"The following sanctions for violation of the Academic Integrity Policy will be imposed by the instructor, department head, division chair/director/coordinator, dean, or vice president for instructional services:
“Academic Integrity.” Randolph Community College, 2012, Academic Integrity Policy randolph.edu/curriculum-tools/academic-policies/academic-integrity (opens in a new window).
Accessed 16 October 2018
Citing your sources demonstrates to your audience that your arguments and conclusions are not based solely upon your own opinion or biases, but are supported by the findings of other researchers.
Citing information allows you to demonstrate exactly what information you took from another researcher and it shows what information is original to your work.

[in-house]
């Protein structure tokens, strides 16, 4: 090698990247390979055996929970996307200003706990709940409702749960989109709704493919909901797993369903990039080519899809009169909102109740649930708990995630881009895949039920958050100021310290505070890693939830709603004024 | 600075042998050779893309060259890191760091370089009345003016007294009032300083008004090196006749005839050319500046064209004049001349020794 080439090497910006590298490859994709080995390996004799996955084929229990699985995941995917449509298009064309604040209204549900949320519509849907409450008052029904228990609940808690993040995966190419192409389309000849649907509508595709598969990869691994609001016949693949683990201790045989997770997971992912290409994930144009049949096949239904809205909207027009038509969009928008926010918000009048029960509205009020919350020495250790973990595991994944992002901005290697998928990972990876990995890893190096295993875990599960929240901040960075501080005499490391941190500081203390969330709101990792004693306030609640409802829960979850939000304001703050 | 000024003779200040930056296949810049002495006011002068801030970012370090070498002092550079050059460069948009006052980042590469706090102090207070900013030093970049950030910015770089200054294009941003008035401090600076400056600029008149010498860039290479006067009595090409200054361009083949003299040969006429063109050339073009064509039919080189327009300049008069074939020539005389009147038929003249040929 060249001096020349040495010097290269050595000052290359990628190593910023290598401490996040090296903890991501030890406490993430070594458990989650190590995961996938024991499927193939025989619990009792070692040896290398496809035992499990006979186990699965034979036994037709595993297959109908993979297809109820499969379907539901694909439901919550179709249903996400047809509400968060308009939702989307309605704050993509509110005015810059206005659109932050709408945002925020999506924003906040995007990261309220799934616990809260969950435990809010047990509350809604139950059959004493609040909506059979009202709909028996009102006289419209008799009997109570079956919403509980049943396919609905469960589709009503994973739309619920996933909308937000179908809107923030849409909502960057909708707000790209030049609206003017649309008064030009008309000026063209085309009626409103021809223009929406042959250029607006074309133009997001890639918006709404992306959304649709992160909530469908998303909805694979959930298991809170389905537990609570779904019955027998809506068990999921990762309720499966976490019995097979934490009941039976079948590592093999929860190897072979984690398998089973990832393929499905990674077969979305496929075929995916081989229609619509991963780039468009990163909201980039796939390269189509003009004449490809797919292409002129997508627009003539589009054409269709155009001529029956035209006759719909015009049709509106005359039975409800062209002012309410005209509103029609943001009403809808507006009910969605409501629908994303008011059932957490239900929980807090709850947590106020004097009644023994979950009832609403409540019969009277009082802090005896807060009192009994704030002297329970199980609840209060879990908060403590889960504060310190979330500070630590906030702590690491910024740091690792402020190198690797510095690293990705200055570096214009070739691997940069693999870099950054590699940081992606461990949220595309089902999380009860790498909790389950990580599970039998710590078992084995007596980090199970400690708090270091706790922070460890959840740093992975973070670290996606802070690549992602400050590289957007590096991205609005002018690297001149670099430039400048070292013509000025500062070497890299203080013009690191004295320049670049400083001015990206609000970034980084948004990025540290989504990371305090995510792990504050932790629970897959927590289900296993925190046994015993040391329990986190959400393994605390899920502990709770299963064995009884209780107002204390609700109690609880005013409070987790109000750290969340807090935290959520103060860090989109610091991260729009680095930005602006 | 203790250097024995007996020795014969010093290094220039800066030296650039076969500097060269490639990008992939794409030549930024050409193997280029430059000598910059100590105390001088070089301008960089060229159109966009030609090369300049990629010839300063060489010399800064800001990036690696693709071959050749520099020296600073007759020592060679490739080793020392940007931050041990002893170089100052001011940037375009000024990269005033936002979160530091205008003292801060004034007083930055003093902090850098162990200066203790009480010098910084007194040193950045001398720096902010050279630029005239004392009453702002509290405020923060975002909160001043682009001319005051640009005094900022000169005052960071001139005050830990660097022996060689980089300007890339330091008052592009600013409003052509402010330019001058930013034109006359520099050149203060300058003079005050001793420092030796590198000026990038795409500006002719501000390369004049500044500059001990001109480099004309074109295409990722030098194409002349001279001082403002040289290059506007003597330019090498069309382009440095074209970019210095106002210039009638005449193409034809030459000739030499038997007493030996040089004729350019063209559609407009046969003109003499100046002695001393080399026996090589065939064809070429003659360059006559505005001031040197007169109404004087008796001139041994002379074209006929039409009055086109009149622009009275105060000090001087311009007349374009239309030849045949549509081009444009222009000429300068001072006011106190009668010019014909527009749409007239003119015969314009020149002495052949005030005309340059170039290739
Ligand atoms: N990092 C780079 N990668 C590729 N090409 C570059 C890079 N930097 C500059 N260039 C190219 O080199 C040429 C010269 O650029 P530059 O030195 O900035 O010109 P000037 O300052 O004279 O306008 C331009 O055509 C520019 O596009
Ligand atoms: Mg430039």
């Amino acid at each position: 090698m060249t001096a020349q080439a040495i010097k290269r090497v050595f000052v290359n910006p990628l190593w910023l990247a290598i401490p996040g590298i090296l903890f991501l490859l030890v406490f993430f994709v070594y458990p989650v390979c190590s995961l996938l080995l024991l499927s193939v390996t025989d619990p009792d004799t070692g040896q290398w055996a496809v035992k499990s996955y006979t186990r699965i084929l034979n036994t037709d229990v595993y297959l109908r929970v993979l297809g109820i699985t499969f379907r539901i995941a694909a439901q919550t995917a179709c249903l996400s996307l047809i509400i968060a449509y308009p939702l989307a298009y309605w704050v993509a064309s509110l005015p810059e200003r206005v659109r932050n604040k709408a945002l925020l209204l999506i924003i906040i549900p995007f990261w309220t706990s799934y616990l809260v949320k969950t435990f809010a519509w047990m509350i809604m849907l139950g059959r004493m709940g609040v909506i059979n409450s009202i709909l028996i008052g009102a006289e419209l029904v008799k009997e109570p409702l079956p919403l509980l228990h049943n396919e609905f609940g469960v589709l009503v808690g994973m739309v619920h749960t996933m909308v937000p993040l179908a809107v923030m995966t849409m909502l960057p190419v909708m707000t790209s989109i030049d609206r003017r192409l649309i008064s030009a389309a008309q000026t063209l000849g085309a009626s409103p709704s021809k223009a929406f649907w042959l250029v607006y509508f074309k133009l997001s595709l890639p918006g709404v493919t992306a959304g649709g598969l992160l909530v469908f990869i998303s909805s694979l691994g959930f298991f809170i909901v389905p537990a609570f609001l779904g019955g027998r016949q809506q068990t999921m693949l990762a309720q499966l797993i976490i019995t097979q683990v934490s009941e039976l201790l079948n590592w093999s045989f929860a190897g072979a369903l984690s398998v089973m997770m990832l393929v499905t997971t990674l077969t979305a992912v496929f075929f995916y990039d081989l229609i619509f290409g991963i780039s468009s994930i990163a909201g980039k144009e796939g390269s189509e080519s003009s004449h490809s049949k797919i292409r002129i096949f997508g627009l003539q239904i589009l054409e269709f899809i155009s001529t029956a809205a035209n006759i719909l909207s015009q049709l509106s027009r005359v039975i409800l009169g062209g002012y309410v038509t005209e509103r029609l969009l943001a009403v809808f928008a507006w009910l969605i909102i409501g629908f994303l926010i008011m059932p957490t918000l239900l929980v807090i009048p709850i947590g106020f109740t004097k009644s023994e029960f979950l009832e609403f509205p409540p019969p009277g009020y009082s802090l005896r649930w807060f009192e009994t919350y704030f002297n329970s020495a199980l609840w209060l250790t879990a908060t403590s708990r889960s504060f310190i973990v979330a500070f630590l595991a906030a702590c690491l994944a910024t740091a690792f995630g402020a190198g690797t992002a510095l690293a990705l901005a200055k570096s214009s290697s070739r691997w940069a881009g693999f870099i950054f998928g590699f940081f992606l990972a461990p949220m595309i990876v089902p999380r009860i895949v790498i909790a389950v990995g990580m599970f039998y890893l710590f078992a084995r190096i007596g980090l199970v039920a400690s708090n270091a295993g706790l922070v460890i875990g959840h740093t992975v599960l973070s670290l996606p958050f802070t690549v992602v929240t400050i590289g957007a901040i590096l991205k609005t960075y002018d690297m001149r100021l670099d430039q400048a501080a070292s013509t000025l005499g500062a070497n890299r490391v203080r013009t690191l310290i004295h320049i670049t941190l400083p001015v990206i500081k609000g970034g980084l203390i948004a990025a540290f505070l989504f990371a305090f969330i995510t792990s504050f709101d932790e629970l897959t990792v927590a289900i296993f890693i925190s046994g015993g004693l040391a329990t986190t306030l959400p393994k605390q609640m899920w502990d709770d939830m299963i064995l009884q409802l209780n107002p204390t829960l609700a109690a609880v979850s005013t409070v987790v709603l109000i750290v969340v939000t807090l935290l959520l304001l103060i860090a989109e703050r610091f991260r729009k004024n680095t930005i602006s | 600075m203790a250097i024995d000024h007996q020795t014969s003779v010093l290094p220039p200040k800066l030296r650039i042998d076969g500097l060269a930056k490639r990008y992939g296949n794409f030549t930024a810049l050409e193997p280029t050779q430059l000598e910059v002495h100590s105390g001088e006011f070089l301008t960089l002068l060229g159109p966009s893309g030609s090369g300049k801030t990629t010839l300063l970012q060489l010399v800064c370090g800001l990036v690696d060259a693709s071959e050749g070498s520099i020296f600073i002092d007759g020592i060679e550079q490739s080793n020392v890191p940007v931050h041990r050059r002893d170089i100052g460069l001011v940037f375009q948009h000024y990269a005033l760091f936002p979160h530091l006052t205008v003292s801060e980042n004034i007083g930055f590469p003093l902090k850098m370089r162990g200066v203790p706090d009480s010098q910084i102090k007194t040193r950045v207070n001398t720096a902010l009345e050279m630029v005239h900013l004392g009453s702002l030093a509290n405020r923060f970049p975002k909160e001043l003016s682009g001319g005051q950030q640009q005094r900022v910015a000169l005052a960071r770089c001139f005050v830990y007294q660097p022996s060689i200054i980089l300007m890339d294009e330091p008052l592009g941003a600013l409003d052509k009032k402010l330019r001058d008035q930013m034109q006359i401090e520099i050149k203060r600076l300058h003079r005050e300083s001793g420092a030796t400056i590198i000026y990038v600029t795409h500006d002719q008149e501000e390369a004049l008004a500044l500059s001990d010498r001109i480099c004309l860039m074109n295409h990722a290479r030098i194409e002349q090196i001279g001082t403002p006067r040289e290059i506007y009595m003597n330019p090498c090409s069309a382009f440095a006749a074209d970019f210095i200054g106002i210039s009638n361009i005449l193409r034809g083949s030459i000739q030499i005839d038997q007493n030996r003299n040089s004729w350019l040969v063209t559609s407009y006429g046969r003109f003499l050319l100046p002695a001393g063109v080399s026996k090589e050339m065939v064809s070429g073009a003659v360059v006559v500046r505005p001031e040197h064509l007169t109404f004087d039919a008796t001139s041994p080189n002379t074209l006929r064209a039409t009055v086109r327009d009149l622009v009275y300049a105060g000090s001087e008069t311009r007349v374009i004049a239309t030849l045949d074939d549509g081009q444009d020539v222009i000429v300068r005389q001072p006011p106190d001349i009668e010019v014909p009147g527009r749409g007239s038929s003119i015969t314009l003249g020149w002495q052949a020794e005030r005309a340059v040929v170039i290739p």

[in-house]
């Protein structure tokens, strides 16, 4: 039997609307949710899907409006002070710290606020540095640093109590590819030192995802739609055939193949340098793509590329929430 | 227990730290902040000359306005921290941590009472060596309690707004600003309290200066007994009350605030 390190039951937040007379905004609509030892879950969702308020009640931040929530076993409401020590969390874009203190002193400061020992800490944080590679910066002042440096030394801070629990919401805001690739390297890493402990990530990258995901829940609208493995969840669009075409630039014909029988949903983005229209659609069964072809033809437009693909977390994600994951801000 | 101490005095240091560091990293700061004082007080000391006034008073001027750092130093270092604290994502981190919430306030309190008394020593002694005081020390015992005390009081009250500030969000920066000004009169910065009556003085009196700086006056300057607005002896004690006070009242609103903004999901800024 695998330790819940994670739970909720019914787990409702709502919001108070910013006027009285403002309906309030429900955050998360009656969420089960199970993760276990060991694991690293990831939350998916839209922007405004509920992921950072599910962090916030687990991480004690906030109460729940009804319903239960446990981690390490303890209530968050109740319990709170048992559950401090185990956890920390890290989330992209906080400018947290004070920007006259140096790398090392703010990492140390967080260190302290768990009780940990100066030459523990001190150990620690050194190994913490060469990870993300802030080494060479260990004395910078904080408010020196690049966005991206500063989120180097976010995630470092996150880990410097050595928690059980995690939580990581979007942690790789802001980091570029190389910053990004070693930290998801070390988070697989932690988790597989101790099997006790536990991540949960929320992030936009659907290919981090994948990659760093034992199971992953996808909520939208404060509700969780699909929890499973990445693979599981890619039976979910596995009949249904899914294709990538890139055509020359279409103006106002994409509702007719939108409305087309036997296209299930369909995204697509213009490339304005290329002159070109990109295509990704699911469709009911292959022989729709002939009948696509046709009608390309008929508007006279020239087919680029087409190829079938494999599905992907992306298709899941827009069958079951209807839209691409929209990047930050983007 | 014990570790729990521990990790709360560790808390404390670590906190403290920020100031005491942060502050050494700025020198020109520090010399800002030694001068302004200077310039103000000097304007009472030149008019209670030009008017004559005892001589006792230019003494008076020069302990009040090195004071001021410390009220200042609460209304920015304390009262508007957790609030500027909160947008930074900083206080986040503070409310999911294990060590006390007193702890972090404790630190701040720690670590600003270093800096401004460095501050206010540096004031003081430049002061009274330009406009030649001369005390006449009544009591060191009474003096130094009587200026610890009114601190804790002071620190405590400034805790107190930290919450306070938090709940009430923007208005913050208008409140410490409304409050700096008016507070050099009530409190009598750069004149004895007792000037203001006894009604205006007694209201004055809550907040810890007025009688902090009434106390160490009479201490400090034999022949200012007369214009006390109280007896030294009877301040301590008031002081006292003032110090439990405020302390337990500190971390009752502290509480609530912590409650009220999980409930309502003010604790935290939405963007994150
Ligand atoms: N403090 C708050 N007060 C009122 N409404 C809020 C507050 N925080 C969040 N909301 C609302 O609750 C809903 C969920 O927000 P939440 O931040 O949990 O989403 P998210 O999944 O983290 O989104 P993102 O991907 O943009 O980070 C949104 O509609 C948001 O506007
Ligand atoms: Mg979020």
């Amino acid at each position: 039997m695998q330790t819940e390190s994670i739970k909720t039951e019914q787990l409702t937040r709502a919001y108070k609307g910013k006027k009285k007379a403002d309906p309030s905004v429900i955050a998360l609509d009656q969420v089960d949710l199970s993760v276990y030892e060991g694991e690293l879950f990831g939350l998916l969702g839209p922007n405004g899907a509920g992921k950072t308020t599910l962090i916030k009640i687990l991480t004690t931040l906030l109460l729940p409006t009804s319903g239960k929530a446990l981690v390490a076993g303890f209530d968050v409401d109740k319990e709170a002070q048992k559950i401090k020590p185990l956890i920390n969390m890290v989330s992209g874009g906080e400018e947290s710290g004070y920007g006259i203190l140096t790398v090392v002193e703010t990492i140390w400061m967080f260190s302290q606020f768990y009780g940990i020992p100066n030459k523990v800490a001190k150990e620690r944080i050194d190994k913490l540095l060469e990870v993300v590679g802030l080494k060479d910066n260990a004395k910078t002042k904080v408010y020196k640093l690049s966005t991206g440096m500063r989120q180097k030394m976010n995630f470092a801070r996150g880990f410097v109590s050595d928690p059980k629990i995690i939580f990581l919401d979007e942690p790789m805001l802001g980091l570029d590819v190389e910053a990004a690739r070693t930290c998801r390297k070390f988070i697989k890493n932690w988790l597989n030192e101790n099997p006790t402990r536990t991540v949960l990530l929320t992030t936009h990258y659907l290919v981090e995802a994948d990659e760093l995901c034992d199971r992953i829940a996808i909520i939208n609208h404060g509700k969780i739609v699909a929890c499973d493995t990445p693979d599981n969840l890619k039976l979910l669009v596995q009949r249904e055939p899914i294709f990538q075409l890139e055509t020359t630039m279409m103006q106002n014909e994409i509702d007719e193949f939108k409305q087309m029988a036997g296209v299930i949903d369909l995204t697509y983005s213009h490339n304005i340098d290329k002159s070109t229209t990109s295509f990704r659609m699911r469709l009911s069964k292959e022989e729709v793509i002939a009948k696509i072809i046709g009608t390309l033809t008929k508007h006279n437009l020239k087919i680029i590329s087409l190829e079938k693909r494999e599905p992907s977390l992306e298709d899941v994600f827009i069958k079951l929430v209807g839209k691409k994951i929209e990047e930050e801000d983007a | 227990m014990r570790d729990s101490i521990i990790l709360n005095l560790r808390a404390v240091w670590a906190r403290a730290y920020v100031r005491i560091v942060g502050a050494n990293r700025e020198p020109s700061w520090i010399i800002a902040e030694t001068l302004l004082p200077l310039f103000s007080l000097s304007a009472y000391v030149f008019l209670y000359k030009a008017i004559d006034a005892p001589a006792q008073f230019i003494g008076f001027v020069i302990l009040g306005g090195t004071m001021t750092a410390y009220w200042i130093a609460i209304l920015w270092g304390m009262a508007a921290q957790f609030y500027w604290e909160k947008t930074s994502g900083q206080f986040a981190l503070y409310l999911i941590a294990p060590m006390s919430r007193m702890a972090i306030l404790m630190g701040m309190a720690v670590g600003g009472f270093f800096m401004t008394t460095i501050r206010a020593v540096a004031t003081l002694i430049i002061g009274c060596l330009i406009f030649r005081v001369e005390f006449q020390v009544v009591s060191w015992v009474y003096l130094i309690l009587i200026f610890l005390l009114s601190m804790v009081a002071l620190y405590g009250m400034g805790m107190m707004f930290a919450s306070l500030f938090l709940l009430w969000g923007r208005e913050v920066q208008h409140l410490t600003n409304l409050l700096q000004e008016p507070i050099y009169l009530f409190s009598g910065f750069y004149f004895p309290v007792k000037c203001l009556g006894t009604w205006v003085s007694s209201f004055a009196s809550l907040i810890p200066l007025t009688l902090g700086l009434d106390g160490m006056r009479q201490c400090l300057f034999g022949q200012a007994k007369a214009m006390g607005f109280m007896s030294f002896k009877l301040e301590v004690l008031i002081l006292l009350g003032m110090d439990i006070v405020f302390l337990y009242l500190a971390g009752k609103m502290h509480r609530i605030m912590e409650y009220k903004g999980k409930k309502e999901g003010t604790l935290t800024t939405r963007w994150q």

When you cite others' research in your work, you are giving your audience the sources they need to seek out additional information related to your topic.
Plagiarism is a serious offense at Randolph Community College and is subject to disciplinary action. Plagiarism is the act of not giving credit to the sources of information you use in your writing.
When you quote directly from a source.
When you rephrase, reword, or summarize information from a source.
When you make use of another person's argument, idea, or specific terminology.
When you use or glean information from another person's graph, chart, photograph, drawing, or other representation of information.
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